A former MetLife Inc. executive claims she suffered years of gender-based pay discrimination and harassment from members of the insurer’s top leadership team and that she was fired after complaining about a lack of diversity.

Mona Moazzaz, a former chief administrative officer who joined MetLife in 2012, sued the company Wednesday in federal court in New York. Moazzaz said she was wrongfully terminated in May after writing a strategy document about the company’s diversity problems and poor financial performance.

The former executive alleges that at one point, she was told, “if you want to be promoted, you need to choose between being pretty and being smart because men can’t put you in both boxes,” according to the lawsuit.

The complaint says Moazzaz was paid $525,000 less than an unidentified man who performed the same job and had fewer responsibilities. The suit also claims she was paid between $100,000 and $370,000 less than eight other men who performed less complex work.

“We believe the allegations are without merit and plan to defend this matter vigorously,” Randy Clerihue, a MetLife spokesman, said in an email.

Moazzaz said she wrote a “CEO candidate strategy” document in late 2018 for a candidate seeking to succeed Steven Kandarian as chief executive officer. The document highlighted the alleged diversity gaps as well as what the suit describes as poor capital-market performance, financial discipline and regulatory scrutiny.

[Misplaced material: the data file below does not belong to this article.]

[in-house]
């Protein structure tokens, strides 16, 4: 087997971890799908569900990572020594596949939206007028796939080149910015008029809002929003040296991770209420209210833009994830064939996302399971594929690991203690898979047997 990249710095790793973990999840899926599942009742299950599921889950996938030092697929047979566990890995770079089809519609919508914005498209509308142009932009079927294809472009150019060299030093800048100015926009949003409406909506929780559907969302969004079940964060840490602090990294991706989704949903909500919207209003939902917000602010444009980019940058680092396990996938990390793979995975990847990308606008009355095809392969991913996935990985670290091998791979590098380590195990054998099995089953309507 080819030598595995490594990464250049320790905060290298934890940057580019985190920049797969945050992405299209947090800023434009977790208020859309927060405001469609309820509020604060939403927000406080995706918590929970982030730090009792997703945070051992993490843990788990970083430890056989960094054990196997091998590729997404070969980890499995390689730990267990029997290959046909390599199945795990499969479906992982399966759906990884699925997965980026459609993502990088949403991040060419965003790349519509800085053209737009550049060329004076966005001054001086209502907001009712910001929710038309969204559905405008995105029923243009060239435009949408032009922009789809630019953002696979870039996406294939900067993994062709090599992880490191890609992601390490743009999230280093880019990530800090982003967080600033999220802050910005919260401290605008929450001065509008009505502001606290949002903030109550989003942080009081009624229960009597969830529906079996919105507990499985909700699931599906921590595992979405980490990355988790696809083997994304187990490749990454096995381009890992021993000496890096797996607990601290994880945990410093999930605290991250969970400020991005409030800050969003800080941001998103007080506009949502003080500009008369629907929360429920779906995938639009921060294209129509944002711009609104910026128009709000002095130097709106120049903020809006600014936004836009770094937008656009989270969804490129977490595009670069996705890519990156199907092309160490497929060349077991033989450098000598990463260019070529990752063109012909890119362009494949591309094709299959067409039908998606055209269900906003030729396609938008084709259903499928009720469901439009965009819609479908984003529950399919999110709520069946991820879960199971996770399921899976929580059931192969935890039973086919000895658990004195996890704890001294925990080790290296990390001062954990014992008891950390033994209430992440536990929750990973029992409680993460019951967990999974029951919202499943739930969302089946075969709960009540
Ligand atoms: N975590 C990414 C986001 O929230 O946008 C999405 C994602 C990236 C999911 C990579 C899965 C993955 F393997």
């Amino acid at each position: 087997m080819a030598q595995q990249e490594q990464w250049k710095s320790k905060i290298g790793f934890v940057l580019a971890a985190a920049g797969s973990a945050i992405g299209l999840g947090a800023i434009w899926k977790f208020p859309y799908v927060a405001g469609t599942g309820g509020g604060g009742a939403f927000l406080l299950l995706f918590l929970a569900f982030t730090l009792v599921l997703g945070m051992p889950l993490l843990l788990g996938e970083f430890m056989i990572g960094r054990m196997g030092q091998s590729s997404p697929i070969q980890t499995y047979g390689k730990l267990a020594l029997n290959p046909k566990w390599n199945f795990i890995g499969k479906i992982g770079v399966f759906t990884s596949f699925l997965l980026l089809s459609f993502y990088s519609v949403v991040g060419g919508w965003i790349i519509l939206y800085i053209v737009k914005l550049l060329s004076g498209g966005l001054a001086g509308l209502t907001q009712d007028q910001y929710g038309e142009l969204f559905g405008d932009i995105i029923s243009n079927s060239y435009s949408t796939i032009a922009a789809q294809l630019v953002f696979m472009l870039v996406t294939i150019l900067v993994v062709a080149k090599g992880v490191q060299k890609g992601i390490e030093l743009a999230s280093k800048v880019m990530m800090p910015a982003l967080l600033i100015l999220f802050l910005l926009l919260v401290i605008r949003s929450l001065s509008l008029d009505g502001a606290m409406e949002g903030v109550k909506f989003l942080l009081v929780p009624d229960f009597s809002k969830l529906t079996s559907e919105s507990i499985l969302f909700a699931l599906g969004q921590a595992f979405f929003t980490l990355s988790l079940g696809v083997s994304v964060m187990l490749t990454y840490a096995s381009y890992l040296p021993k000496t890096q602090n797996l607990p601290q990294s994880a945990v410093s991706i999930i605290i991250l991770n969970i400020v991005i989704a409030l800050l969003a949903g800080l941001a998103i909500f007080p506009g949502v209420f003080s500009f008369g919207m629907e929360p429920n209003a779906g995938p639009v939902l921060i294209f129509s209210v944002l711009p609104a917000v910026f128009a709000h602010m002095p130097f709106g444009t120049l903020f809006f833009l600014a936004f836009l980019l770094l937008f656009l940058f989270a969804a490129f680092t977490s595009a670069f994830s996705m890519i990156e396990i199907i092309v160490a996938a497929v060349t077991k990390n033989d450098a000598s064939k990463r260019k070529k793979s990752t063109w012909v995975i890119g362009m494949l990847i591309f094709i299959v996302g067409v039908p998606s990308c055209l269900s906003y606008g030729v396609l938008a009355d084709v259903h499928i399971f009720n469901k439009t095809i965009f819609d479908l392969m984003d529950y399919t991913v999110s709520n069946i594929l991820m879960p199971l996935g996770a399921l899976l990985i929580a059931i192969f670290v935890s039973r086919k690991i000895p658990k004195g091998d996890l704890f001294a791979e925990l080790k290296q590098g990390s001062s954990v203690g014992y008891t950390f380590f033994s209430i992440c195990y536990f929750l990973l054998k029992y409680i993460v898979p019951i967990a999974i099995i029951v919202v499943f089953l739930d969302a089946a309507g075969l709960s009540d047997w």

“Shortly after MetLife’s current CEO, Michel Khalaf, took on the role, Ms. Moazzaz was terminated,” her lawyer said in an emailed statement.

The complaint cites a November 2017 email in which Moazzaz complained to Martin Lippert, the company’s former global head of technology and operations, about her failed effort to get a pay raise and be promoted to executive vice president after taking on additional responsibilities from three new departments.

“Multiple female associates have approached me over the past few months conveying how happy they are that I’m a woman at the front with the rest of the leadership team -- they have no idea what I’m really going through and how the vision they’re seeing isn’t the reality they would hope for,” she wrote, according to the complaint.

The former executive alleges that she was ultimately denied her promotion to executive vice president because she was deemed to be "too mean," while her male colleagues were "rewarded for being aggressive."

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